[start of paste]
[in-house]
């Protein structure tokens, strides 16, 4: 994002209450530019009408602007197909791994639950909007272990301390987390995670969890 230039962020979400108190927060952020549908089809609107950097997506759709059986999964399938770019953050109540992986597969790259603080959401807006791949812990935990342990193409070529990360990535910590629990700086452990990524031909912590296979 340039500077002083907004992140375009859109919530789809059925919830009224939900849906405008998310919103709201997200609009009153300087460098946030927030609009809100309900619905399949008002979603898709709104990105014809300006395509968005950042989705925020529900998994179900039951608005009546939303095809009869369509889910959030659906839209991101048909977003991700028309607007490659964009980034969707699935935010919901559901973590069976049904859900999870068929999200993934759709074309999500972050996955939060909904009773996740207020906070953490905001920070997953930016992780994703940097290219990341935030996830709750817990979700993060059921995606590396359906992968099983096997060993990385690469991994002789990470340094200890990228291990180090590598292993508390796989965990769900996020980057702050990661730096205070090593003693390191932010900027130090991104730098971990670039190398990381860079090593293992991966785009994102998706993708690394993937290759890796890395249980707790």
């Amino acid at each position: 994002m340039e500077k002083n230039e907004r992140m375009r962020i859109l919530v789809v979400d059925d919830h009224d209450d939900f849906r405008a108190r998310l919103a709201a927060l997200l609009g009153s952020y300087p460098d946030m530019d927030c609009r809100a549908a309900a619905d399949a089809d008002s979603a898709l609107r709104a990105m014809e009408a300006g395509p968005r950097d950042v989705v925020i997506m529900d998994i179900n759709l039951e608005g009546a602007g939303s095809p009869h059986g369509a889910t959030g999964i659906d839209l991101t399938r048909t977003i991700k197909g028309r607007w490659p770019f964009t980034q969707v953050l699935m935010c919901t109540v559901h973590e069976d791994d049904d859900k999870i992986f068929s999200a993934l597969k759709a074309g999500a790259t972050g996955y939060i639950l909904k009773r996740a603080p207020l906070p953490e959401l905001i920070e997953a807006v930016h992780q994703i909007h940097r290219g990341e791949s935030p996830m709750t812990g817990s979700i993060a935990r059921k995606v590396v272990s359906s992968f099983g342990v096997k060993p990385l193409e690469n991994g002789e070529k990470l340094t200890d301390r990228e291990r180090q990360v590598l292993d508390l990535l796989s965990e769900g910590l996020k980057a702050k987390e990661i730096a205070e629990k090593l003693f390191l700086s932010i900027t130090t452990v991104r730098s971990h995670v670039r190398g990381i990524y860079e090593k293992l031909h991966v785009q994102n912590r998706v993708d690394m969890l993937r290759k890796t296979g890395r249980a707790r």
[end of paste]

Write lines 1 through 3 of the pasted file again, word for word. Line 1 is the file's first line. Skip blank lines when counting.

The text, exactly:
[in-house]
């Protein structure tokens, strides 16, 4: 994002209450530019009408602007197909791994639950909007272990301390987390995670969890 230039962020979400108190927060952020549908089809609107950097997506759709059986999964399938770019953050109540992986597969790259603080959401807006791949812990935990342990193409070529990360990535910590629990700086452990990524031909912590296979 340039500077002083907004992140375009859109919530789809059925919830009224939900849906405008998310919103709201997200609009009153300087460098946030927030609009809100309900619905399949008002979603898709709104990105014809300006395509968005950042989705925020529900998994179900039951608005009546939303095809009869369509889910959030659906839209991101048909977003991700028309607007490659964009980034969707699935935010919901559901973590069976049904859900999870068929999200993934759709074309999500972050996955939060909904009773996740207020906070953490905001920070997953930016992780994703940097290219990341935030996830709750817990979700993060059921995606590396359906992968099983096997060993990385690469991994002789990470340094200890990228291990180090590598292993508390796989965990769900996020980057702050990661730096205070090593003693390191932010900027130090991104730098971990670039190398990381860079090593293992991966785009994102998706993708690394993937290759890796890395249980707790």
């Amino acid at each position: 994002m340039e500077k002083n230039e907004r992140m375009r962020i859109l919530v789809v979400d059925d919830h009224d209450d939900f849906r405008a108190r998310l919103a709201a927060l997200l609009g009153s952020y300087p460098d946030m530019d927030c609009r809100a549908a309900a619905d399949a089809d008002s979603a898709l609107r709104a990105m014809e009408a300006g395509p968005r950097d950042v989705v925020i997506m529900d998994i179900n759709l039951e608005g009546a602007g939303s095809p009869h059986g369509a889910t959030g999964i659906d839209l991101t399938r048909t977003i991700k197909g028309r607007w490659p770019f964009t980034q969707v953050l699935m935010c919901t109540v559901h973590e069976d791994d049904d859900k999870i992986f068929s999200a993934l597969k759709a074309g999500a790259t972050g996955y939060i639950l909904k009773r996740a603080p207020l906070p953490e959401l905001i920070e997953a807006v930016h992780q994703i909007h940097r290219g990341e791949s935030p996830m709750t812990g817990s979700i993060a935990r059921k995606v590396v272990s359906s992968f099983g342990v096997k060993p990385l193409e690469n991994g002789e070529k990470l340094t200890d301390r990228e291990r180090q990360v590598l292993d508390l990535l796989s965990e769900g910590l996020k980057a702050k987390e990661i730096a205070e629990k090593l003693f390191l700086s932010i900027t130090t452990v991104r730098s971990h995670v670039r190398g990381i990524y860079e090593k293992l031909h991966v785009q994102n912590r998706v993708d690394m969890l993937r290759k890796t296979g890395r249980a707790r």